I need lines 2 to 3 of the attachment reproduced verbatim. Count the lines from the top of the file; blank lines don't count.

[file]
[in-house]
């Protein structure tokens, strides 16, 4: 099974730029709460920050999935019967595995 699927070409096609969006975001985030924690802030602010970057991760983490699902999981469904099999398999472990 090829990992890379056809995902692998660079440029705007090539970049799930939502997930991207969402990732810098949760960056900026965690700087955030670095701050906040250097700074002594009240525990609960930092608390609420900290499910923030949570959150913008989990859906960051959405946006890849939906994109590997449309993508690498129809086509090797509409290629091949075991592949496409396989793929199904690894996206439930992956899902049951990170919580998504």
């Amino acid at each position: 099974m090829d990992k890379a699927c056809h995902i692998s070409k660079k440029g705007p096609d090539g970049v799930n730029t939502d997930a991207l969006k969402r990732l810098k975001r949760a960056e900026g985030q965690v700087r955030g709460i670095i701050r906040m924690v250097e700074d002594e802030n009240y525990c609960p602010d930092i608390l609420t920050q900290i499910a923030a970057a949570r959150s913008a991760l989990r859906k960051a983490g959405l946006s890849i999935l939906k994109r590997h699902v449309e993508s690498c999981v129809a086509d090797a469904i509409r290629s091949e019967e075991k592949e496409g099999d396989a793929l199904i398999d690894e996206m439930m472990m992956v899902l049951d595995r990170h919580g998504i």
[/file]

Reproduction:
């Protein structure tokens, strides 16, 4: 099974730029709460920050999935019967595995 699927070409096609969006975001985030924690802030602010970057991760983490699902999981469904099999398999472990 090829990992890379056809995902692998660079440029705007090539970049799930939502997930991207969402990732810098949760960056900026965690700087955030670095701050906040250097700074002594009240525990609960930092608390609420900290499910923030949570959150913008989990859906960051959405946006890849939906994109590997449309993508690498129809086509090797509409290629091949075991592949496409396989793929199904690894996206439930992956899902049951990170919580998504």
């Amino acid at each position: 099974m090829d990992k890379a699927c056809h995902i692998s070409k660079k440029g705007p096609d090539g970049v799930n730029t939502d997930a991207l969006k969402r990732l810098k975001r949760a960056e900026g985030q965690v700087r955030g709460i670095i701050r906040m924690v250097e700074d002594e802030n009240y525990c609960p602010d930092i608390l609420t920050q900290i499910a923030a970057a949570r959150s913008a991760l989990r859906k960051a983490g959405l946006s890849i999935l939906k994109r590997h699902v449309e993508s690498c999981v129809a086509d090797a469904i509409r290629s091949e019967e075991k592949e496409g099999d396989a793929l199904i398999d690894e996206m439930m472990m992956v899902l049951d595995r990170h919580g998504i």